I would like to feel I am mythic: a hero, with a breastplate and sword, invincible.
Some days, though, I feel I am something else: a pie, on the table, consumable.
I am delicious, aromatic, all cinnamon sweet with tart apples wrapped in a tender and buttery crust. Do you know how hard it is to make a good crust? I use my mother’s recipe, from her mother; I come from a long line of personal pie makers.
Sink your teeth in. Everyone else does. How big of a slice do you want?
Nothing for me, says my girlfriend. Well OK, just a small piece. She’s calling for a listening ear. Life is complicated and messy and sometimes we need to talk it out to know how we feel and what to do next. She’s done the same for me, many times.
I need one proper slice, daily, sitting down with a napkin, after a good meal. That’d be my husband, accustomed to there always being some pie around.
My pie-providing is in our marriage vows. His work demands a lot of him, and he needs the replenishment. I, likewise, need his ear. He gives me his full attention and makes appreciative noises. Affectionate, he listens and encourages and sympathizes and steadies me.
Hey! Where’s the pie? Forkfuls are stabbed at odd moments right out of my tin, from around the edge or right out of the middle. My progeny’s teenage growth spurts, physical and emotional, demand nourishment, and there’s no substitute for pie.
There’s no planning ahead or scheduling—they might not partake for days and then it’s just suddenly pie time, could be afternoon or late at night, and they could take a small fraction to tide them over or the lion’s share. Making pie available at the right moment is important for their growth. I don’t begrudge it. I did sign up for their care and feeding, and there’s nobody I enjoy watching eat as much as these two, especially as they get older and begin to forage elsewhere much of the time.
Oooo, I haven’t had pie in ages! Mom’s dementia makes each day’s slice of me a prize that’s been unfairly withheld. Tomorrow she will look equally astonished and pleased and take whatever I can give her for as long as I’d care to spend. I dole up small slices regularly and remind her of her own pie-making and what she’s taught me. I am still her favorite—and only—daughter. She still recognizes my familiar shape, and for that I am grateful.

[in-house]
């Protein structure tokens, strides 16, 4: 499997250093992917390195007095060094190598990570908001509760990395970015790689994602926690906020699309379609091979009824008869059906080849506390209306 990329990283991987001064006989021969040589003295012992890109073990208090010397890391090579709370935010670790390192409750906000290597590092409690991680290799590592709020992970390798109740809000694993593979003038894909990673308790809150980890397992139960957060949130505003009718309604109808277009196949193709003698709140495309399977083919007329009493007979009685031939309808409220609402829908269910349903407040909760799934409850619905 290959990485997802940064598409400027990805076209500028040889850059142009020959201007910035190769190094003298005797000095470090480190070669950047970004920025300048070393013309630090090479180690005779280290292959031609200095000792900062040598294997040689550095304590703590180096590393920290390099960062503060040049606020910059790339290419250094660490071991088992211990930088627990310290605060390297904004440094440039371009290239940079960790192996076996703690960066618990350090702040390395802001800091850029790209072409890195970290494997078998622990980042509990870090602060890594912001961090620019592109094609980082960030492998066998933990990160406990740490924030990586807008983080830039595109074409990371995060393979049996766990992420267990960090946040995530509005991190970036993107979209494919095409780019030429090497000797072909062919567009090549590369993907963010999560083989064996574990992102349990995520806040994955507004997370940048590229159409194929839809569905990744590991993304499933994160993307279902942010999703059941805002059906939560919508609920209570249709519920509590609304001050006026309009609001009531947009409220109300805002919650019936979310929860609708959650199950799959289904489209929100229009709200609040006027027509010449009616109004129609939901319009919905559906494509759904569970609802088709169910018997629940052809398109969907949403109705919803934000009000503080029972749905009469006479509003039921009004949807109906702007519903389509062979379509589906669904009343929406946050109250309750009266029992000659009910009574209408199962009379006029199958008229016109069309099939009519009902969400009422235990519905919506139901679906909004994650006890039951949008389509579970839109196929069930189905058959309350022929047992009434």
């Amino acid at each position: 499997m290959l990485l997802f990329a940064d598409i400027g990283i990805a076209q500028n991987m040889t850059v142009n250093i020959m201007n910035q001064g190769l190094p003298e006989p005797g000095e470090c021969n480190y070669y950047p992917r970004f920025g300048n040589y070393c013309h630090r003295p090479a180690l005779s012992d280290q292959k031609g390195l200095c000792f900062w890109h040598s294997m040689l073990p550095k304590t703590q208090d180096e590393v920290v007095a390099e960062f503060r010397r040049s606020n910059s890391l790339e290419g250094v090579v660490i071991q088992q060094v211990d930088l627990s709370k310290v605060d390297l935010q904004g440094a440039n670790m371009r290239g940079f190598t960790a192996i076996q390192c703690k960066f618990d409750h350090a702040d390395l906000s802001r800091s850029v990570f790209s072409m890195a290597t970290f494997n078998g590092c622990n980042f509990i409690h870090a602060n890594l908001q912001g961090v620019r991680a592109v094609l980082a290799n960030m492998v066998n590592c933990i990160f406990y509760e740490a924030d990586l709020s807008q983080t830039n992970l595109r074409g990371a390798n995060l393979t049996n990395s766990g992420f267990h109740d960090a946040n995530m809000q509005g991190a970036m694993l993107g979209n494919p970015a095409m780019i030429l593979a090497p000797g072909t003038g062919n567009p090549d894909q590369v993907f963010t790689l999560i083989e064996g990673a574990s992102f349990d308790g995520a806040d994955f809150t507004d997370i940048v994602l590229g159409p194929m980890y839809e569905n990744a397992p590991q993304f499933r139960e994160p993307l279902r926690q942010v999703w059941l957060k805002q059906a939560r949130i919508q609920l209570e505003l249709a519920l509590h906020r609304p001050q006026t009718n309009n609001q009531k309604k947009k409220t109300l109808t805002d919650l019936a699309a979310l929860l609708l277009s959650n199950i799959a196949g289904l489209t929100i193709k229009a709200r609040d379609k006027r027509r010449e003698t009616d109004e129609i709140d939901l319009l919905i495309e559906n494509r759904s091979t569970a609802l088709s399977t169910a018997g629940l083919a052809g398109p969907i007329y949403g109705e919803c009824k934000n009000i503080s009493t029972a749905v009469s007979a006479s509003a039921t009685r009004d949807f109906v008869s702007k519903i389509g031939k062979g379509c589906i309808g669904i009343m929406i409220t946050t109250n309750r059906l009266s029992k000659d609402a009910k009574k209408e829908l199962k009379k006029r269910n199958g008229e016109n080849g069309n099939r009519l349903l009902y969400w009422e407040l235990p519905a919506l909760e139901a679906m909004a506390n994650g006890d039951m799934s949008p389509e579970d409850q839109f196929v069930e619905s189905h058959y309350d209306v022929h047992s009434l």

The rest are requests for thin slices, but there seem to be a lot of them.
Is there any of that pie left? My committees and community ask this when there’s a sticky problem, a tedious task, a delicate situation that needs a master baker’s touch. Pie makes everything easier. I’m told if I could bring some this weekend too, that would be great. It’s what I do. I believe in this community and in service as my highest good, and I want to feed everyone I can.
What’s left in my grandmother’s pie pan for me? Here’s a bit of crust, sprinkled with cinnamon and sugar. I intended to partake, and to set aside a slice for my muses—they haven’t been fed in a while. But I rarely see much of the filling. I tell myself it’s enough. Who needs the calories? I’m saving the world over here. I was born to bake and serve.
But I love pie. When did I start thinking it was just for everybody else?
The pan is empty. At first light, I cut cold butter and flour together, roll out my crust into two perfect circles, pare and slice juicy green and red apples. I mix them with sugar and spices, fill the bottom crust, dot with butter, vent the top crust prettily with a cursive M for “Mmmmm” and Michelle, and seal and crimp the edges between my practiced fingers.
I set myself gently to bake. I become still; I bow and breathe. I brown slowly, perfectly, then set myself to cool. My essence wafts around me and waits. I breathe in, enticed. To become mythic, I need my share of pie.
Today, I decide, I will have the first piece.